Thursday, November 17, 2011

Google's amazing Ngram, and terrorism trends

Google has a wonderful and fun project called Ngram, which searches the vast collection of books on Google Books for given words or phrases. For example let's compare the relative likelihood of finding the words "sensual" or "sensuous" in any of the huge literature Google Books covers, from 1800 to 2008:
So what on earth would cause this rise of "sensuous" in the late 19th century? This:
sensuous
1640s, "pertaining to the senses" coined (from L. sensus) by Milton to recover the original meaning of sensual and avoid the lascivious connotation that the older word had acquired by Milton's day, but by 1870 sensuous, too, had begun down the same path. Rare before Coleridge popularized it (1814).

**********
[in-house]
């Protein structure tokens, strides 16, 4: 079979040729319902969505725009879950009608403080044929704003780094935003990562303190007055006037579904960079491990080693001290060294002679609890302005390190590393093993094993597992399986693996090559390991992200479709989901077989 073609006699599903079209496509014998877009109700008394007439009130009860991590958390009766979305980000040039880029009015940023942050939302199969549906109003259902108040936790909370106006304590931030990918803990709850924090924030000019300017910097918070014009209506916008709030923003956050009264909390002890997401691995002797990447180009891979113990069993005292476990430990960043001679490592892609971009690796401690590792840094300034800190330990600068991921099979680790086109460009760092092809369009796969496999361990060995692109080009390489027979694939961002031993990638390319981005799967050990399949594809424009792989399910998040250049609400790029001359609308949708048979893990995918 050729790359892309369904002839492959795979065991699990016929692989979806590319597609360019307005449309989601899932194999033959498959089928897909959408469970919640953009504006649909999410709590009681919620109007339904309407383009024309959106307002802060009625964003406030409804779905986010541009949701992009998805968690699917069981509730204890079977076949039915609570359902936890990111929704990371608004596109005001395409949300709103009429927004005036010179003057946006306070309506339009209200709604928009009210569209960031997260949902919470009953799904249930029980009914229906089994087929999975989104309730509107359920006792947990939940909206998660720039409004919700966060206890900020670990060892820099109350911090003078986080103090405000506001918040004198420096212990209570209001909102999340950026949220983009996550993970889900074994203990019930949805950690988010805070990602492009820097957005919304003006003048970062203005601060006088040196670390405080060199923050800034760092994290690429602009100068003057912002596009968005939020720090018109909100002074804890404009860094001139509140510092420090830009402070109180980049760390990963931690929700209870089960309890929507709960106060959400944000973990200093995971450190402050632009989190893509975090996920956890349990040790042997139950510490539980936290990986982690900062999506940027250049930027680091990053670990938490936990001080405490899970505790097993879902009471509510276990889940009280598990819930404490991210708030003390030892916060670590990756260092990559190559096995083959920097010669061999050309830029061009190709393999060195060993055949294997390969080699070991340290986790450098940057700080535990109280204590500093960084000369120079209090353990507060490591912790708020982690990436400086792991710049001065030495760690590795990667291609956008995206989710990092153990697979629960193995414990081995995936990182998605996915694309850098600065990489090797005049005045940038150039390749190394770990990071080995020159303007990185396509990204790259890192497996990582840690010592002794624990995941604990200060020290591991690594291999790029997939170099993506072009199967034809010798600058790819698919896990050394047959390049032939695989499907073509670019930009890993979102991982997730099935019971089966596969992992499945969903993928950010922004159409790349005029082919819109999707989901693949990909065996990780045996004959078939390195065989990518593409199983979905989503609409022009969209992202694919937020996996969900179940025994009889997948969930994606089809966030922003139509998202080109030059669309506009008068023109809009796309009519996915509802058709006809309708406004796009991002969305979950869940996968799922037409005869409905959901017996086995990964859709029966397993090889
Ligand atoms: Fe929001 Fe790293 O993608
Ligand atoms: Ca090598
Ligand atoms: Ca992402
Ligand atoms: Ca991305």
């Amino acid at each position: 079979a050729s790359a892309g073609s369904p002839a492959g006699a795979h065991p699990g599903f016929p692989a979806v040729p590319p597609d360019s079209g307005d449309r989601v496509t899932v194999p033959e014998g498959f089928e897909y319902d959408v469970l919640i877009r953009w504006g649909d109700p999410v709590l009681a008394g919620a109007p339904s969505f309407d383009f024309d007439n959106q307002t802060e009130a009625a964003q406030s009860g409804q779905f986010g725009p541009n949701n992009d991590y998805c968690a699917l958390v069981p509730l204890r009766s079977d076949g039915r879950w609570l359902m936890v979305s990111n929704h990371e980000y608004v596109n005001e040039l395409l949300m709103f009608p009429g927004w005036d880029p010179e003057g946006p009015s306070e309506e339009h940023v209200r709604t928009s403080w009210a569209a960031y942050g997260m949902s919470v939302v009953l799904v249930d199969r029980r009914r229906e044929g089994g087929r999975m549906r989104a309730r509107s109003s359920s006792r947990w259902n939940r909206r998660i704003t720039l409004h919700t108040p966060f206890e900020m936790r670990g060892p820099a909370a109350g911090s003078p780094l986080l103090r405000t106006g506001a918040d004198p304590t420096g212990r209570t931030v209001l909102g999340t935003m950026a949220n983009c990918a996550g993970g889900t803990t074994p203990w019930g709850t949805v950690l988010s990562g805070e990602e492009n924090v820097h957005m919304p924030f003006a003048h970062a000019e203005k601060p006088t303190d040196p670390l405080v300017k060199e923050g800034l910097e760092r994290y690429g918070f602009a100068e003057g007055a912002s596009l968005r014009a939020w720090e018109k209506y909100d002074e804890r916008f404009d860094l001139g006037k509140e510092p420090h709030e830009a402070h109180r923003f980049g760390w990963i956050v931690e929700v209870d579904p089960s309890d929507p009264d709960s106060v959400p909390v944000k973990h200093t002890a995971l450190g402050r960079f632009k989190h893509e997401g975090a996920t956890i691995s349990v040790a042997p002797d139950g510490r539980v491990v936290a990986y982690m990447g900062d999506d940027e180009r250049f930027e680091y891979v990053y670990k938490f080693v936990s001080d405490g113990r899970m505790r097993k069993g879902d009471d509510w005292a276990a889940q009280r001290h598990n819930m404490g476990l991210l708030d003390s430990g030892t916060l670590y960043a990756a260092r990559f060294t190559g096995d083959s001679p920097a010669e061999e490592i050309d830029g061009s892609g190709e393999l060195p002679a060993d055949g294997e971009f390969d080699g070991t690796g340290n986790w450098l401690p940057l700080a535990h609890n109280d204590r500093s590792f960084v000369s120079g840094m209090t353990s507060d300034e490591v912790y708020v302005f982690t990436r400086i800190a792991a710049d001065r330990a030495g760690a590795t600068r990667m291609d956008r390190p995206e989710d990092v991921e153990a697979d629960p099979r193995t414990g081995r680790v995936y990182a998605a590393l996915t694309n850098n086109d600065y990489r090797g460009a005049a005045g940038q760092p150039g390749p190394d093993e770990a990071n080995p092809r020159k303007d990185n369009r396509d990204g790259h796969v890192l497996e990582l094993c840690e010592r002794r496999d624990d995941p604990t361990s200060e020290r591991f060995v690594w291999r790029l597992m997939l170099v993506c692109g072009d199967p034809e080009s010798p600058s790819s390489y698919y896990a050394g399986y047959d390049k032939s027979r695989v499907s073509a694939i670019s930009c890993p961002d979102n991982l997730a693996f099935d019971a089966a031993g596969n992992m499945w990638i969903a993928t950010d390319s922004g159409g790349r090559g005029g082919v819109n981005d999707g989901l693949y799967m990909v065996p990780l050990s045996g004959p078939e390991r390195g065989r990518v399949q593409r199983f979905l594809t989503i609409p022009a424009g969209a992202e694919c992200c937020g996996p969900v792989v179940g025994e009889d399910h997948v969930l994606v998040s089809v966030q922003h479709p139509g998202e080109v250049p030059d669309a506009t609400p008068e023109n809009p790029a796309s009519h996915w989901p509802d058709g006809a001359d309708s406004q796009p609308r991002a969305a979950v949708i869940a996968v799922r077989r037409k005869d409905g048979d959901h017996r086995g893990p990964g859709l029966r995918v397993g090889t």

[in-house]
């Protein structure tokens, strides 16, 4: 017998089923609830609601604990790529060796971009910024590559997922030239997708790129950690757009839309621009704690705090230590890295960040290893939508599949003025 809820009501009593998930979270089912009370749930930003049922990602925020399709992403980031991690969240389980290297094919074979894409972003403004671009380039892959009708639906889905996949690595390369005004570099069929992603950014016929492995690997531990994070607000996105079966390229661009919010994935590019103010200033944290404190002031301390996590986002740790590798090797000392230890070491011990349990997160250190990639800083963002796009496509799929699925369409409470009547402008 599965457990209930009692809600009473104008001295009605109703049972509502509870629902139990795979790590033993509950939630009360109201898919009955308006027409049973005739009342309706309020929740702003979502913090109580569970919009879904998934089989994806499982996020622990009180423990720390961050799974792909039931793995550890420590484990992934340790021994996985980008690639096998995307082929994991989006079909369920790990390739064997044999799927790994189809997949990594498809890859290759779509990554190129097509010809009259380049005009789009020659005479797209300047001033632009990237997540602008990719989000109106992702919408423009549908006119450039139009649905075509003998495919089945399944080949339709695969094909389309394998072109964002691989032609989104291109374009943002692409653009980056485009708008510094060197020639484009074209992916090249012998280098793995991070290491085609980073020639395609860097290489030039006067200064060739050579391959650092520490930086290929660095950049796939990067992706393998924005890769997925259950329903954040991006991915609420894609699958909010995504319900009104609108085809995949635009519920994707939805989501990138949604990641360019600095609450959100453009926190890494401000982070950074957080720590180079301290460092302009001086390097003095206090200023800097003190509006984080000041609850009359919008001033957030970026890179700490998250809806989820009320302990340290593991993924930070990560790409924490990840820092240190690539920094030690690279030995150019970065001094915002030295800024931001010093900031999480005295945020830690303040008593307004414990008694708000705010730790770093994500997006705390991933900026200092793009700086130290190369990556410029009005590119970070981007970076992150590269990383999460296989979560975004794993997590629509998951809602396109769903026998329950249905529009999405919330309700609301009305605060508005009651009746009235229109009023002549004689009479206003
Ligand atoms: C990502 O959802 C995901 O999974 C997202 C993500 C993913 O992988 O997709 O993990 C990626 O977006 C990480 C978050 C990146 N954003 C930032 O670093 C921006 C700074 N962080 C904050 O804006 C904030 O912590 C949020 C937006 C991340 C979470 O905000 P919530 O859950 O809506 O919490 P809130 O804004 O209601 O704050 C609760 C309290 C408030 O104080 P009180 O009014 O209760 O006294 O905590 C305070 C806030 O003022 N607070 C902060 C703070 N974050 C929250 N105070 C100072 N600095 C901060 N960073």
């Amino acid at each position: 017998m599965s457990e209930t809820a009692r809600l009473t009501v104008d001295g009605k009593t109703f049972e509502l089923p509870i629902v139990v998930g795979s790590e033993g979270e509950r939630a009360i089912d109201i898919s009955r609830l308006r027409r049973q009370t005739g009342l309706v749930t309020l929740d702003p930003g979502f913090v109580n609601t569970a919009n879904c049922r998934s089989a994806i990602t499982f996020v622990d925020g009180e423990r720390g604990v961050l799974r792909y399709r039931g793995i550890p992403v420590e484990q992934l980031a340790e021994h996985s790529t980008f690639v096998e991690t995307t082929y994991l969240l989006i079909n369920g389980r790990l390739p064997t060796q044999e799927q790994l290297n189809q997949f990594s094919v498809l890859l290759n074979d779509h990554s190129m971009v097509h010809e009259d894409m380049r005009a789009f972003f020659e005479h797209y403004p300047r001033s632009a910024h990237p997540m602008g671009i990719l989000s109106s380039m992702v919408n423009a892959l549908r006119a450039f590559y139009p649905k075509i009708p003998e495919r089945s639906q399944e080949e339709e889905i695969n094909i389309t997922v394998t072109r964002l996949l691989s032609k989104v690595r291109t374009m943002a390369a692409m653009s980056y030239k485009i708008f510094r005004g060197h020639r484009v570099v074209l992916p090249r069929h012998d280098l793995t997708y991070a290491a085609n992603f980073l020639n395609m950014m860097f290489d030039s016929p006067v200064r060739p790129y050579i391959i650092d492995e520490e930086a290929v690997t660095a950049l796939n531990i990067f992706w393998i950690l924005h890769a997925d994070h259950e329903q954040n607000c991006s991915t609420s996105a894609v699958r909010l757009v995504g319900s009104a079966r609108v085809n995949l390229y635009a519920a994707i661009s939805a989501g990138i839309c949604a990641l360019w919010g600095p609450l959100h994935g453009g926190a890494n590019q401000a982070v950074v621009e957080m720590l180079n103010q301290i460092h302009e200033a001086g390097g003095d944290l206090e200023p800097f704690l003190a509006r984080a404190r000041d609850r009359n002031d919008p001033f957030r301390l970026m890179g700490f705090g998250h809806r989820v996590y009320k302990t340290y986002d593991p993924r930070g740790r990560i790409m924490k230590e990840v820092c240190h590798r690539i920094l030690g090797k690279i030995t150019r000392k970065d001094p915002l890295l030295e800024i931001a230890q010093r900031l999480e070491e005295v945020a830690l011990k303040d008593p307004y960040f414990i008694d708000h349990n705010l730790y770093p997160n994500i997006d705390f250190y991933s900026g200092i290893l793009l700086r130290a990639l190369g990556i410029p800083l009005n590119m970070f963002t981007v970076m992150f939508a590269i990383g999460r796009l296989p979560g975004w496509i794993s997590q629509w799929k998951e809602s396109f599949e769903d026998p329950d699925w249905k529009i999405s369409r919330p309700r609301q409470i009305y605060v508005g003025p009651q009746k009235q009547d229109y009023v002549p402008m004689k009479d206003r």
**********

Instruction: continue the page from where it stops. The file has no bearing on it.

So "sensuous" started heading down the same lascivious path as "sensual" in the Victorian era, and promptly increased its share of mentions in English literature!

One other Ngram image for tonight. This is the frequency of the word "terrorism" since 1970:
I wondered for a moment why the slopes looked familiar. Then I remembered this graph from the Global Terrorism Database, showing the frequency of terrorist attacks around the world between 1970 and 2007:
They don't match perfectly, partly because the Global Terrorism Database shows only the frequency of attacks, not their severity, but we do see a similar rise in the 1970s and 1980s, a decline in the 1990s, and recovery in the 2000s. This makes me wonder if Ngram can indicate other real world trends. Absolutely intriguing.

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